They that buy an Office must sell something.

There are no office hours for leaders.

The very existence of government at all, infers inequality. The citizen who is preferred to office becomes the superior to those who are not, so long as he is the repository of power, and the child inherits the wealth of the parent as a controlling law of society.

It is difficult for men in high office to avoid the malady of self-delusion. They are always surrounded by worshipers. They are constantly, and for the most part sincerely, assured of their greatness.

For of those to whom much is given, much is required. And when at some future date the high court of history sits in judgment on each of us—recording whether in our brief span of service we fulfilled our responsibilities to the state—our success or failure, in whatever office we hold, will be measured by the answers to four questions: First, were we truly men of courage—with the courage to stand up to one’s enemies—and the courage to stand up, when necessary, to one’s associates—the courage to resist public pressure, as well as private greed? Secondly, were we truly men of judgment—with perceptive judgment of the future as well as the past—of our mistakes as well as the mistakes of others—with enough wisdom to know what we did not know and enough candor to admit it? Third, were we truly men of integrity—men who never ran out on either the principles in which we believed or the men who believed in us—men whom neither financial gain nor political ambition could ever divert from the fulfillment of our sacred trust? Finally, were we truly men of dedication—with an honor mortgaged to no single individual or group, and comprised of no private obligation or aim, but devoted solely to serving the public good and the national interest? Courage—judgment—integrity—dedication—these are the historic qualities,with God’s help, characterize our Government’s conduct in the 4 stormy years that lie ahead.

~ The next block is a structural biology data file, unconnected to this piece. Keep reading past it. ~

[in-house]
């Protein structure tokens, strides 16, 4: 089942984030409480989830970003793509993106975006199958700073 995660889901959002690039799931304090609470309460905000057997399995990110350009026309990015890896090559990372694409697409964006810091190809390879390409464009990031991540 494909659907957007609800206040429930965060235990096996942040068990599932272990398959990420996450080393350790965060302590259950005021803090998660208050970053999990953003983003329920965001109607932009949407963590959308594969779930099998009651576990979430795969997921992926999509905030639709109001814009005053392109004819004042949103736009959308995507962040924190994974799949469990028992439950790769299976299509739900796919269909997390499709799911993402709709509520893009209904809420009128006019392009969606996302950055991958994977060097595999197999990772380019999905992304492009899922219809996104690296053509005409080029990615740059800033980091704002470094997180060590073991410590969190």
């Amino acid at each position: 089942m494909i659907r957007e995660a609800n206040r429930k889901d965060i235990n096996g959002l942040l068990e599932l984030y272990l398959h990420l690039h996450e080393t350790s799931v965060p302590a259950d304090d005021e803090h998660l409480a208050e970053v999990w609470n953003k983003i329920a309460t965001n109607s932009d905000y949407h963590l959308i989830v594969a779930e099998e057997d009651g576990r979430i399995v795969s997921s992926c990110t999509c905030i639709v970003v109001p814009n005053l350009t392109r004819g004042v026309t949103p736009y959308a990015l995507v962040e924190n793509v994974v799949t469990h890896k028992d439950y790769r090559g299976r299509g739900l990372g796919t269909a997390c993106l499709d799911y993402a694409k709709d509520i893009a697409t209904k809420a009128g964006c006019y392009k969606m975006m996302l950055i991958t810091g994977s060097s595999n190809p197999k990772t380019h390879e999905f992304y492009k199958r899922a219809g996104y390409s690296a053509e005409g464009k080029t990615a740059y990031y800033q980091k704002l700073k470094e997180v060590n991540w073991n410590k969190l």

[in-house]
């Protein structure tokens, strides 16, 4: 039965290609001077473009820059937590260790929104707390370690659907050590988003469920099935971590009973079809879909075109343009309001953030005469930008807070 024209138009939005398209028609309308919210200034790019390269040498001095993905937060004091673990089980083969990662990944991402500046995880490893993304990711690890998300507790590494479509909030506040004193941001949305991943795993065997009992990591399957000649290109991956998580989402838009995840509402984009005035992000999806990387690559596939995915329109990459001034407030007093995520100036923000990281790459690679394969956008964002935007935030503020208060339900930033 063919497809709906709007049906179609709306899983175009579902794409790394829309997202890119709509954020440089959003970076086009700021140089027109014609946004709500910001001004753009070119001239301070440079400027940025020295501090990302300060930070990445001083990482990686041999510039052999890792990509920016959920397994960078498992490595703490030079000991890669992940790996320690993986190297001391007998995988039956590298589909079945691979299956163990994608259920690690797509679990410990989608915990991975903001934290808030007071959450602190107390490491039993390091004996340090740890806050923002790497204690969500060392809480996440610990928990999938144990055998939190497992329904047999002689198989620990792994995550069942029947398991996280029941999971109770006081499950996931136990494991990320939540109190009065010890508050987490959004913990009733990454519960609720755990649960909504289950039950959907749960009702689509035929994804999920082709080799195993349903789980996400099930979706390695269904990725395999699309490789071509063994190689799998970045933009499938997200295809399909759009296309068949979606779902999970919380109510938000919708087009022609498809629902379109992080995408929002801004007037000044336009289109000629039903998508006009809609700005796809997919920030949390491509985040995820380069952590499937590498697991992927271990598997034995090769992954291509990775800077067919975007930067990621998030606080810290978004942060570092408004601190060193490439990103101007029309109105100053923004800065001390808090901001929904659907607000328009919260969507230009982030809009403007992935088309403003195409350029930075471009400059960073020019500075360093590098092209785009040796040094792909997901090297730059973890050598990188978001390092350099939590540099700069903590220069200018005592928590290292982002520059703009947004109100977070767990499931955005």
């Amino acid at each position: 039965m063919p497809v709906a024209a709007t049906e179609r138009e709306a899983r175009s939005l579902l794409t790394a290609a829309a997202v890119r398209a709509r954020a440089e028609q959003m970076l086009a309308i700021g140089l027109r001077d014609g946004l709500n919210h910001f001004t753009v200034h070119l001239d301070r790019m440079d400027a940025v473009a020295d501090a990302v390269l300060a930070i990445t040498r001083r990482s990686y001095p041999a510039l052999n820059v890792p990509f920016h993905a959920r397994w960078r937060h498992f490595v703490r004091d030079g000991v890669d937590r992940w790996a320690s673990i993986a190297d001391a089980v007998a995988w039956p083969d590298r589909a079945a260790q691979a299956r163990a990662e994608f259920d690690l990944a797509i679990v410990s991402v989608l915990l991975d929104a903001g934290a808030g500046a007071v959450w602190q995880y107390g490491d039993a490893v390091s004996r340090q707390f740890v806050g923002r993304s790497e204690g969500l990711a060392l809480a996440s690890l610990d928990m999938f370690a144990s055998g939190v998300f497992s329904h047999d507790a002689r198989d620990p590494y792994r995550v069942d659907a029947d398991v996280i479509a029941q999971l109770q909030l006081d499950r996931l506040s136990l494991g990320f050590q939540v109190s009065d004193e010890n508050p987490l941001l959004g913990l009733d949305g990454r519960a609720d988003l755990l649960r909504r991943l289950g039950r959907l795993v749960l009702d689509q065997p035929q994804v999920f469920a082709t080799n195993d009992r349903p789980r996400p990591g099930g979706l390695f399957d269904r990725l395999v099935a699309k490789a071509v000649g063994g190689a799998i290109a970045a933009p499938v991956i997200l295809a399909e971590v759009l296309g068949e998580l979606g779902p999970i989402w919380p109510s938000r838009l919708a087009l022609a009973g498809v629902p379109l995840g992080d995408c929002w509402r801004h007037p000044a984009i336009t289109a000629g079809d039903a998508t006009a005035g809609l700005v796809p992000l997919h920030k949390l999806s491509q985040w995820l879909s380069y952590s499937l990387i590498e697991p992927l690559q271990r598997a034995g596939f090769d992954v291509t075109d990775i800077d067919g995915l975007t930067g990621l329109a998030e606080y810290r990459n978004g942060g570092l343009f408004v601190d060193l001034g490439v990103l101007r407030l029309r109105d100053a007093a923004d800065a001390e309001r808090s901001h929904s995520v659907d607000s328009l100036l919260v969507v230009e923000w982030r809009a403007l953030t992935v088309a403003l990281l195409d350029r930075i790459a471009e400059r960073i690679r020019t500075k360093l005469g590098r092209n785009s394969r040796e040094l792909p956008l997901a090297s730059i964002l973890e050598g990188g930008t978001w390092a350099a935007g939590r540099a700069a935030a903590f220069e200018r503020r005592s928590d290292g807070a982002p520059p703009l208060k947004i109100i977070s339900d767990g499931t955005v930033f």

It is not when he is working in his office but when he is lying idly on the sand that his soul utters, "Life is beautiful."

The most important political office is that of the private citizen.

You want to make a difference in your world? Live a holy life:
Be faithful to your spouse.
Be the one at the office who refuses to cheat.
Be the neighbor who acts neighborly.
Be the employee who does the work and doesn’t complain.
Pay your bills.
Do your part and enjoy life.
Don’t speak one message and live another.
People are watching the way we act more than they are listening to what we say.

As soon as it is completed, it will be possible for a business man in New York to dictate instructions, and have them instantly appear in type at his office in London or elsewhere. He will be able to call up, from his desk, and talk to any telephone subscriber on the globe, without any change whatever in the existing equipment. An inexpensive instrument, not bigger than a watch, will enable its bearer to hear anywhere, on sea or land, music or song, the speech of a political leader, the address of an eminent man of science, or the sermon of an eloquent clergyman, delivered in some other place, however distant. In the same manner any picture, character, drawing, or print can be transferred from one to another place. Millions of such instruments can be operated from but one plant of this kind. More important than all of this, however, will be the transmission of power, without wires, which will be shown on a scale large enough to carry conviction.